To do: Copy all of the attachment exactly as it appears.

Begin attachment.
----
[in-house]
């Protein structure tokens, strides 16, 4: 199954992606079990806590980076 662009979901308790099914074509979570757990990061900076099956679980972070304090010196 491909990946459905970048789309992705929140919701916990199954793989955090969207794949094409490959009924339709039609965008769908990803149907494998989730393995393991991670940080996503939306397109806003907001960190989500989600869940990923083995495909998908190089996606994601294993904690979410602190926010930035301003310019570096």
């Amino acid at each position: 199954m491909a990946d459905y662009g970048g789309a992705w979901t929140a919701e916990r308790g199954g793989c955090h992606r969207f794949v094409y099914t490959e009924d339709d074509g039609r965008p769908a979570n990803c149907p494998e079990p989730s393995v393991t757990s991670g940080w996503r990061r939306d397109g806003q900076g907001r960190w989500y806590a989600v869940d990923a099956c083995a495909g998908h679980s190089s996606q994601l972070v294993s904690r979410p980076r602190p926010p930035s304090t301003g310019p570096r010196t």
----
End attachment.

[in-house]
């Protein structure tokens, strides 16, 4: 199954992606079990806590980076 662009979901308790099914074509979570757990990061900076099956679980972070304090010196 491909990946459905970048789309992705929140919701916990199954793989955090969207794949094409490959009924339709039609965008769908990803149907494998989730393995393991991670940080996503939306397109806003907001960190989500989600869940990923083995495909998908190089996606994601294993904690979410602190926010930035301003310019570096």
């Amino acid at each position: 199954m491909a990946d459905y662009g970048g789309a992705w979901t929140a919701e916990r308790g199954g793989c955090h992606r969207f794949v094409y099914t490959e009924d339709d074509g039609r965008p769908a979570n990803c149907p494998e079990p989730s393995v393991t757990s991670g940080w996503r990061r939306d397109g806003q900076g907001r960190w989500y806590a989600v869940d990923a099956c083995a495909g998908h679980s190089s996606q994601l972070v294993s904690r979410p980076r602190p926010p930035s304090t301003g310019p570096r010196t």